Free Trade and Canada

15 Years Later

Daniel Schwanen 15 décembre 2003

Introduction

January 1, 2004 will mark the fifteenth anniversary of the implementation of the Canada-US Free Trade Agreement (FTA), which largely formed the basis of the North American Free Trade Agreement (NAFTA), including Mexico as a partner, that came into effect five years later.

Both agreements were seen as epochal, and the subject of intense scrutiny and debates in Canada (at least with respect to the FTA), and the United States and Mexico (at least with respect to the NAFTA). In retrospect, they also must be put in context of the broader trend toward the increased liberalization of global merchandise trade, investment, services and peoples’ flows after the second world war, as well as technological changes affecting transportation and communications. These trends toward more deeply interconnected world economies called for new rules, beyond simply those affecting trade in goods at the border, that had been the mainstay of the rounds of negotiations on the multilateral General Agreement on Tariffs and Trade until the 1970s. In some ways the FTA and NAFTA served as role models for the subsequent agreement on the Uruguay Round of multilateral trade negotiations.

Given that various proposals have recently surfaced to facilitate even further the exchanges between the US and Canadian economies, it may be useful to look back on what we know about how the FTA and the NAFTA did or did not work and about economic integration in North America more generally, and to ask what questions remain or what lessons can be drawn as we look to the future. To that effect, this brief text reviews some of the recent analysis and data relevant to the evaluation of how the FTA and the NAFTA have affected Canada, and attempts to draw some conclusions relevant to the future of Canada’s economic position in North America.

Vertical Integration into the North American Economy

Economic integration is typically analyzed by looking at four broad types of cross-border flows : trade in goods, trade in services, investments and people, and indeed this distinction is useful in terms of examining the breadth of North American integration across a range of activities. I summarize the evolution of these four variables between Canada and the other two NAFTA countries in Table 1 below. The table compares data for the years 1988 (the year before the FTA came into effect), 1993 (the year before NAFTA came into effect), and 2002. For investment, I show the accumulated stock of foreign direct investment (FDI, as distinct from portfolio investments) in Canada by NAFTA nationals, and by Canadians in other NAFTA countries. A sub-category of services transactions called “commercial” services, that exclude travel, transportation (which often reflects trends in goods trade) and government-provided services, is also shown. Commercial services include, for example, cross-border flows of royalties and licence fees, financial services, management services, and architectural, engineering and other professional services.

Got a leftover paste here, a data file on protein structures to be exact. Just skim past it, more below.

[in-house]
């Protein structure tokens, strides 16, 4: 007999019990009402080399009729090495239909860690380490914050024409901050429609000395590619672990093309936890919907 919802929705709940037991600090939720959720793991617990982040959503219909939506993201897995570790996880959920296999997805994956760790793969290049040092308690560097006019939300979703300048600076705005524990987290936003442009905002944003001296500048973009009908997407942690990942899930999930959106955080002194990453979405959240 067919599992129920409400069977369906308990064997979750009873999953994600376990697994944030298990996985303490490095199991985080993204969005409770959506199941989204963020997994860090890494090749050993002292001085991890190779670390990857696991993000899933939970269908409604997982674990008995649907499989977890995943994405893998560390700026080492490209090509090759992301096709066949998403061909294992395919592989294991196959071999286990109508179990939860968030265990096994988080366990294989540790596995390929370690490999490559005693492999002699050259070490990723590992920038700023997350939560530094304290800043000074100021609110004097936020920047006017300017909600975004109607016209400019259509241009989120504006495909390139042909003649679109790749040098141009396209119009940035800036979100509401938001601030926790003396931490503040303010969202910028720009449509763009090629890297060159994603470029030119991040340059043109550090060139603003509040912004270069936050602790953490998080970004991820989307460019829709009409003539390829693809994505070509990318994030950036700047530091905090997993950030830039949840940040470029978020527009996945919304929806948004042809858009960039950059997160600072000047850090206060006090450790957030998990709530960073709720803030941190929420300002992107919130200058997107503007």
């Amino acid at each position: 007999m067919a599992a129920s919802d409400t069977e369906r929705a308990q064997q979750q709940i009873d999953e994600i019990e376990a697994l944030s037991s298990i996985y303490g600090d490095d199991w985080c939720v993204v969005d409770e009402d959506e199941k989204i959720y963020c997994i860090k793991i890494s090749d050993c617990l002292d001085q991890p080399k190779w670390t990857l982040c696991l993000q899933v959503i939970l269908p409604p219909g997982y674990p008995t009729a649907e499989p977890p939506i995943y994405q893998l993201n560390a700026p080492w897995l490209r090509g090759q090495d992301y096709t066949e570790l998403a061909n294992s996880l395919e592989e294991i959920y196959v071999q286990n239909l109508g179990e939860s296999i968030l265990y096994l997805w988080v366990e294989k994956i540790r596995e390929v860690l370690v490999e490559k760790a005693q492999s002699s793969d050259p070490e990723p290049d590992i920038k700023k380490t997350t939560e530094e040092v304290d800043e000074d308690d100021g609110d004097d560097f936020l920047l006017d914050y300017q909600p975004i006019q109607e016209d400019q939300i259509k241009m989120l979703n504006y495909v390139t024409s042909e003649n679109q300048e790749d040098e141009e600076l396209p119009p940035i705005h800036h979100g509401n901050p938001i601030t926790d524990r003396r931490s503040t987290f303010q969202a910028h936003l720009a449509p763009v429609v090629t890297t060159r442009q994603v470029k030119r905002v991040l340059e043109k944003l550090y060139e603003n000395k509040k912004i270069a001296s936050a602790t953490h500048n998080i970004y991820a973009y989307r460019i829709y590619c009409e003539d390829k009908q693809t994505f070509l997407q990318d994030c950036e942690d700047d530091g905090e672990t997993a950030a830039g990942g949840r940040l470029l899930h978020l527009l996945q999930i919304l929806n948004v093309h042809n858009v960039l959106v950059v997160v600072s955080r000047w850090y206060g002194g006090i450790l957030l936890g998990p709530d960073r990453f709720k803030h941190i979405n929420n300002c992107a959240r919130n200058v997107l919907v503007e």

These data are, in a first block of rows in the table, expressed as a share of Canada’s GDP, except the data on temporary worker movement (only shown for 1993 and 2002), expressed as a share of Canada’s total employment. The picture that emerges from these lines is unambiguous : all the key trade and investment cross-border flows with NAFTA countries, as well as the temporary presence of Canadians working in other NAFTA countries, have assumed a much bigger importance relative to Canada’s economy since 1988.

These flows overwhelmingly represent transactions with the United States. Canada’s merchandise imports from Mexico, Canadian direct investment to Mexico, and two-way flow of temporary workers between Canada and Mexico have grown markedly faster than the corresponding transactions between Canada and the United States since 1988, but they did so from a very small base, and hence they have slightly reduced but not challenged the dominance of U.S. flows for Canada as far as intra-NAFTA relations are concerned.

These intra-NAFTA data can also be expressed relative to similar transactions between Canada and all countries, and I have done this for trade and FDI flows in a second set of rows in the table. Of note here is how much more subdued, when not in fact submerged, the just noted increased importance of intra- NAFTA transactions becomes, when compared to the increasing flows that Canada has also experienced with the rest of the world (note however, that 2001 and 2002 were years of exceedingly slow growth for the United States economy, and also ushered in noticeable increases in the costs of transacting across the US border due to the fallout from the September 11, 2001 terrorist attacks).